Synopsis by Eleanor Mannikka
In this charming, semi-autobiographical look at his politicized past, director Gerard Mordillat focuses on the ironic, the wistful, and the sometimes ludicrous events that spin off from the Communist/anarchist upbringing of his main character, Maurice Decques (François Cluzet). Maurice's tendency to swing over to the bourgeosie in his adult career as a caterer to social gatherings of varying stature is also reflected in the woman he marries - a Czech whose family chose Paris over Moscow "because the USSR has concentration camps" as she told her shocked Communist father-in-law. When Maurice is caught in the 1968 student demonstrations in Paris, the officer who hauls him off is soon recognized as an old childhood buddy, and instead of heading to jail, the policeman/friend takes Maurice home. As the police van drives out of view, the two buddies are seen as young kids, sitting on the hood of a car and dreaming about the future. These flashbacks to his childhood occur throughout the film, with Maurice sometimes walking into and out of the scenes, as though there were no gap in time at all.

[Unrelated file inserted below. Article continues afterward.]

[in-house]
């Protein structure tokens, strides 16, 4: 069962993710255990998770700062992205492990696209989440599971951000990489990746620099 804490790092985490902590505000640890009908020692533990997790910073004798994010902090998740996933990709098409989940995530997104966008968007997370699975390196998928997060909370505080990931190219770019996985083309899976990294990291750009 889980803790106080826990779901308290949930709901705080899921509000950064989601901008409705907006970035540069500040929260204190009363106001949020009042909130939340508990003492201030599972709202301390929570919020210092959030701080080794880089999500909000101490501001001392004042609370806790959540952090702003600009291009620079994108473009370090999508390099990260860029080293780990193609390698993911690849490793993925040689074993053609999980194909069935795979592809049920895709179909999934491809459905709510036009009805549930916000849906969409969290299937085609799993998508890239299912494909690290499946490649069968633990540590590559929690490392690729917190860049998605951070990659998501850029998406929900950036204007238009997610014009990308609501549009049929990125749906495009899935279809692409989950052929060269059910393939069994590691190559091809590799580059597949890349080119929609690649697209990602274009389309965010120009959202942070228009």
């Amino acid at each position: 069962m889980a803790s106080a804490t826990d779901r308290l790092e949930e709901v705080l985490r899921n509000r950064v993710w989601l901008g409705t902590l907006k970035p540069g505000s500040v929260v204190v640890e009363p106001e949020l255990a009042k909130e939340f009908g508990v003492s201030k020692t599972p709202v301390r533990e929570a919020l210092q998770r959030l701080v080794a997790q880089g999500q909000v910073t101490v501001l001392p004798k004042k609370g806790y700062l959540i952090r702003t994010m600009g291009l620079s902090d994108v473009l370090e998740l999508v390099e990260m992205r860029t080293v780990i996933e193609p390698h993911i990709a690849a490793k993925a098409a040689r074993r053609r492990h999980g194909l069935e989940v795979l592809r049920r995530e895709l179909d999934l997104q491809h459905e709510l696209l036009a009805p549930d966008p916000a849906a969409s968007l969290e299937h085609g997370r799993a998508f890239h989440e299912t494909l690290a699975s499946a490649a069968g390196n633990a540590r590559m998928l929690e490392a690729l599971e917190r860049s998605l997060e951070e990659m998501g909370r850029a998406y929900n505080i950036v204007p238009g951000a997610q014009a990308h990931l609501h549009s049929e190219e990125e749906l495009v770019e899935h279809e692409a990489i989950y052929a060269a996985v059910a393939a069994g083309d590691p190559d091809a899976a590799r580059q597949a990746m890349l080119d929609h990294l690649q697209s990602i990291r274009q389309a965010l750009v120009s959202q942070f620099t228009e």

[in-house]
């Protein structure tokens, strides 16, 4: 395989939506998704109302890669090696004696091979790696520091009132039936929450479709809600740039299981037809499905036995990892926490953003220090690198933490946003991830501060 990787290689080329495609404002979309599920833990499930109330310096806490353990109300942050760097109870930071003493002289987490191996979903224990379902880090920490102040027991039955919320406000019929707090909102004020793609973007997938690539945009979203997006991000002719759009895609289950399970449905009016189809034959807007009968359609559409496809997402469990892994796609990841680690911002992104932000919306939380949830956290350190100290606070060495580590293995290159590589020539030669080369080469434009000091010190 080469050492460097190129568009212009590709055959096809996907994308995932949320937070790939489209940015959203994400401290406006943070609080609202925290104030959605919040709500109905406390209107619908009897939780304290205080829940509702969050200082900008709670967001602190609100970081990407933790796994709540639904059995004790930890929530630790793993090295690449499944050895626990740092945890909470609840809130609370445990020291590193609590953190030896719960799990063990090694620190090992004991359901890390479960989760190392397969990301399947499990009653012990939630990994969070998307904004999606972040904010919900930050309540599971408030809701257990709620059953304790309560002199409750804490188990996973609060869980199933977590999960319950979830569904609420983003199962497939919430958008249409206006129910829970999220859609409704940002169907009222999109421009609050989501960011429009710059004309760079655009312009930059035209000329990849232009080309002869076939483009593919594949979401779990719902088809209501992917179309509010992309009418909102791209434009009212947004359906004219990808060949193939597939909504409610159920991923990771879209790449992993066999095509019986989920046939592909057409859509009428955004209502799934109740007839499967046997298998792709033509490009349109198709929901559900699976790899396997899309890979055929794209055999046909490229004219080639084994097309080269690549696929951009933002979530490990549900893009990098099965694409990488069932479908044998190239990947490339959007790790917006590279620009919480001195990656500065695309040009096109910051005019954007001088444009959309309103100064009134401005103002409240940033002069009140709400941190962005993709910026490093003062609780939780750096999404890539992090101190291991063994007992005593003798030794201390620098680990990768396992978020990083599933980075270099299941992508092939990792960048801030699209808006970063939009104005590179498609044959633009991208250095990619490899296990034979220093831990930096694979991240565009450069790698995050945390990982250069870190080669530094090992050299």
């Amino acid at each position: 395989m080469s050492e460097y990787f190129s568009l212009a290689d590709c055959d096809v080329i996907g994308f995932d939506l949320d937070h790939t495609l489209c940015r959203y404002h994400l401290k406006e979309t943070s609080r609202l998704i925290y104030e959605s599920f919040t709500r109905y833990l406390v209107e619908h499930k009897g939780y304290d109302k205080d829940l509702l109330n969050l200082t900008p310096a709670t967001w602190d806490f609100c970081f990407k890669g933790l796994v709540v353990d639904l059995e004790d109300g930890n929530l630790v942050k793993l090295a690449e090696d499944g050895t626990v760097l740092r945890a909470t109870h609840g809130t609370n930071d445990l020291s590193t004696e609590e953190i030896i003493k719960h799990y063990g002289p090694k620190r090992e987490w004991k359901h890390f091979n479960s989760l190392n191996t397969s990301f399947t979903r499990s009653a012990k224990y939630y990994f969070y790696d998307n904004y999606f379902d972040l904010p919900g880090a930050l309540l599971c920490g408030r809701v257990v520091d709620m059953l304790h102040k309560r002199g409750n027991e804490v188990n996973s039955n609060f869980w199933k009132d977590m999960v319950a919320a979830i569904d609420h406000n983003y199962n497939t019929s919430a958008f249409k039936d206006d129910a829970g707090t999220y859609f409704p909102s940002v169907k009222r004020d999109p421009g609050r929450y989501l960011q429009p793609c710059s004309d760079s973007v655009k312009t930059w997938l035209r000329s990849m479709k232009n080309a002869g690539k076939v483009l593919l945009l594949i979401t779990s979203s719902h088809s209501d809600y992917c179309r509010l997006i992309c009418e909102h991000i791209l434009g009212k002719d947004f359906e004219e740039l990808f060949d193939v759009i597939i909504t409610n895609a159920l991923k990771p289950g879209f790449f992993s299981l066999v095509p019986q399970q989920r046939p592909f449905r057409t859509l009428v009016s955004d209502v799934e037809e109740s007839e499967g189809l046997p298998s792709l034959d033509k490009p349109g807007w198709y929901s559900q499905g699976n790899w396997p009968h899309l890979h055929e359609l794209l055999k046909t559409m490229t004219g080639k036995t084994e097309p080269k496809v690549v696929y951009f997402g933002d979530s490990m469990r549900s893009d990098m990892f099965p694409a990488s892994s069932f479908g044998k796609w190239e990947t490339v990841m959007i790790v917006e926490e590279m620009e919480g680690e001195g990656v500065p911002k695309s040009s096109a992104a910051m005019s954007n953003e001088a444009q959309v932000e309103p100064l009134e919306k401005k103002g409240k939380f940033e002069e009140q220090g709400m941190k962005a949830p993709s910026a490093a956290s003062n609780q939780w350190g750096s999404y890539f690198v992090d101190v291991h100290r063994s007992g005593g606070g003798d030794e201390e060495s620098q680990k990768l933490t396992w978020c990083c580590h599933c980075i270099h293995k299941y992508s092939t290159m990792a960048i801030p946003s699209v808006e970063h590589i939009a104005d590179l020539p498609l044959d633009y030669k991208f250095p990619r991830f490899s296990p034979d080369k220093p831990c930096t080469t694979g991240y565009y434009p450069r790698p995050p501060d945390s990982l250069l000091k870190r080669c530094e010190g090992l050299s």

anarchy, caterer, demonstration [political], police, slice-of-life